Yes, babies can cause carpal tunnel

Carpal tunnel

I had carpal tunnel when I was pregnant. Apparently it’s a fairly common thing thanks to retaining extra water and loosening ligaments – it’s something of a perfect storm for carpal tunnel. However, after giving birth, mine seemed to go away. The swelling in my hands went down, and I generally felt better. But then my right hand swelled up and was painful – my GP even did X-Rays and then assumed it was gout. But it wasn’t gout. Nope, it was the return of my carpal tunnel.

It is now really bad in my left hand, and moderately bad in my right hand. I’ve been to an occupational therapist and a physiotherapist for it. The joys of breastfeeding mean that I can’t take any strong medications for it, or even consider surgery at the moment, not that I really want to go for surgery for it. So what’s going on? Yes, I spend the majority of my day in front of a computer, but that’s not actually the root cause of my pain and suffering. Nope, that can be attributed to my ever-growing bundle of joy.

Apparently, I fit the profile for carpal tunnel because of Harley. You see, I nurse her a few times a day still, which means her weight ends up against my arms, hands or wrists in sometimes less-than-ergonomic positions. But there’s something else I’m doing that really doesn’t help. I hold Harley. Like, a lot. I always seem to be throwing her on my hip and doing whatever needs to be done. It’s not always for long period – just to get from point A to point B. Or maybe it’s keeping an arm around her while she plays on my lap. Whatever the position, I’m hanging on to her, which tenses a muscle under my shoulder and pinches the nerves that cause carpal tunnel.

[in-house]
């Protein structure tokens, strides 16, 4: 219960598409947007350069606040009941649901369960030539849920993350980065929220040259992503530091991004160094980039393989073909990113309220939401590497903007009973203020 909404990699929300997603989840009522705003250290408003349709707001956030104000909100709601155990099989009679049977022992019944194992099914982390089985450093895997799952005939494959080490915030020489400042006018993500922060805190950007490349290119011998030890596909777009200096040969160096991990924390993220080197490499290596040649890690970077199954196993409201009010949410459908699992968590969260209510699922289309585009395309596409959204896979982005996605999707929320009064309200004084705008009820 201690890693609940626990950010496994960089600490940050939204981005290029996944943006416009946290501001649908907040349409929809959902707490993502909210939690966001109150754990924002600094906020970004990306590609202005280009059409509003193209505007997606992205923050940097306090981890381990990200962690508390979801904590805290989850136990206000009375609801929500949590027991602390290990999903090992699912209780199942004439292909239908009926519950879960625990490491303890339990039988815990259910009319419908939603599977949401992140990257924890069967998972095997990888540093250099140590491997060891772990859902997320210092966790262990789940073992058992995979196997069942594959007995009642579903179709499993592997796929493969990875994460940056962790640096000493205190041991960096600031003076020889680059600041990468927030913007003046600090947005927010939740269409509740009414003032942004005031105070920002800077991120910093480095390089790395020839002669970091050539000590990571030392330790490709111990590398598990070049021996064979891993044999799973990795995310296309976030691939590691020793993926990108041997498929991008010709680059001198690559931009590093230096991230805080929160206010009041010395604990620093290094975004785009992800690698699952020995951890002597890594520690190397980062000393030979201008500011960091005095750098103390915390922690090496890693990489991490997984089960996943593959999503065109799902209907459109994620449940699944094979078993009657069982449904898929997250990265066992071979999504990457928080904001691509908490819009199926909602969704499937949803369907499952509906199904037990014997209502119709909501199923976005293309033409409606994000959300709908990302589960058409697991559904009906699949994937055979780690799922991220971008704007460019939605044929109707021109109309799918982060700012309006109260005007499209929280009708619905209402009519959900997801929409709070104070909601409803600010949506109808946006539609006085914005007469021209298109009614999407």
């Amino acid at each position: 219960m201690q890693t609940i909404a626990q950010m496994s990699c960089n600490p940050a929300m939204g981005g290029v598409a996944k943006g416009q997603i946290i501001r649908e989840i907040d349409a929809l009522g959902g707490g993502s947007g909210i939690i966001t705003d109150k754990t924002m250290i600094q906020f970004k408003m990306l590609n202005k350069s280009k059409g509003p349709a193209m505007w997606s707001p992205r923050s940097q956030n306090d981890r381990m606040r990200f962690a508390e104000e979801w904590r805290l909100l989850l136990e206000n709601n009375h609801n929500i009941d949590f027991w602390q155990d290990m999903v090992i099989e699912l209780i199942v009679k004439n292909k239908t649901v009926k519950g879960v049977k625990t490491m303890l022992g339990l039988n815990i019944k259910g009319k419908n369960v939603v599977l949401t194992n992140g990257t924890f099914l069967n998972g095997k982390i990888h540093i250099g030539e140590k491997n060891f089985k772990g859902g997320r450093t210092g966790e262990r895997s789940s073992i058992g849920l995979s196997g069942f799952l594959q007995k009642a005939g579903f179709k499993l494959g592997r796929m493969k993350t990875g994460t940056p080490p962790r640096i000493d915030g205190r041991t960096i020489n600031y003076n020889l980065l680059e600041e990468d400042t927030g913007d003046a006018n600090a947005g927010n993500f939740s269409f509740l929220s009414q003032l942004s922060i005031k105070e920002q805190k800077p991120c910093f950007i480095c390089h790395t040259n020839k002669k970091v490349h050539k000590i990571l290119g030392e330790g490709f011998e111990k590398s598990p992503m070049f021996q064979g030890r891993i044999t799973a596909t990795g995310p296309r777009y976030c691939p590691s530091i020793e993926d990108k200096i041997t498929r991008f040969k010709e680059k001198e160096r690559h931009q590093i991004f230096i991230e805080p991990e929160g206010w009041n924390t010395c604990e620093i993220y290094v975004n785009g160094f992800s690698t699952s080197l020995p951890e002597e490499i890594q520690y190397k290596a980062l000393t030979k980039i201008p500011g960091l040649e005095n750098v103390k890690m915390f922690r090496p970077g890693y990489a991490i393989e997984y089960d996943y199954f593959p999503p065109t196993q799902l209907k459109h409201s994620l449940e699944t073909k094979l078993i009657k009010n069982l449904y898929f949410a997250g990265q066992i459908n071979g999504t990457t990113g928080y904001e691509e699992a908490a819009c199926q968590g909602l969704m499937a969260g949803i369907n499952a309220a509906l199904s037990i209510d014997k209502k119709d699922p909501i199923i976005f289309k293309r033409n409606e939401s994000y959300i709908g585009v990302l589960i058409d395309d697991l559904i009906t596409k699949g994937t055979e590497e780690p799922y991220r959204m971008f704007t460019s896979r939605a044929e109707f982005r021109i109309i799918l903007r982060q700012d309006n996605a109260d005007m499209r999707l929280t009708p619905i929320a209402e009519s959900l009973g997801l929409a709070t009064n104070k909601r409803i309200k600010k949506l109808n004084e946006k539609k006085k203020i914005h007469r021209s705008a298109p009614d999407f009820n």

Thankfully, the OT and the physio have given me some advice, and here it is for you:

  • Stretch your neck on each side for 30 seconds per side, alternating three times (so a total of three minutes of stretching), three times per day
  • Stretch your shoulders (arms across your body) for one minute per side, alternating three times (so a total of six minutes of stretching), three times per day
  • Take frequent breaks while working or after breast feeding to shake out arms, shoulders and neck
  • Sleep wearing wrist braces

So far, I’ve been doing all of that, plus seeing the physiotherapist to have her do deep tissue work on my neck and back to try and release the triggers causing the carpal tunnel. I must say, though, that it’s fairly uneven in the results so far. I feel great when I leave her office, with neck and shoulders feeling fantastic. But by that evening or the next morning, everything is tight again. And despite getting treatment from the OT and physio for a couple weeks now, I still can’t make a fist with my left hand. I suppose I just need to keep working it, but so far things aren’t going too well.

I suppose this is one of the downsides of attachment parenting. I’m not going to stop holding my kid, nor will I wean her so that I can go for a different type of treatment. But I am worried about the longterm effect on my nerves and tendons, so will definitely keep working towards a solution. And yes, I do need to get a baby carrier. I’m just nervous about forking out a grand or two for a carrier without knowing if it will even be comfortable for me and Harley. I really wish we could do an extended trial of them before purchasing.


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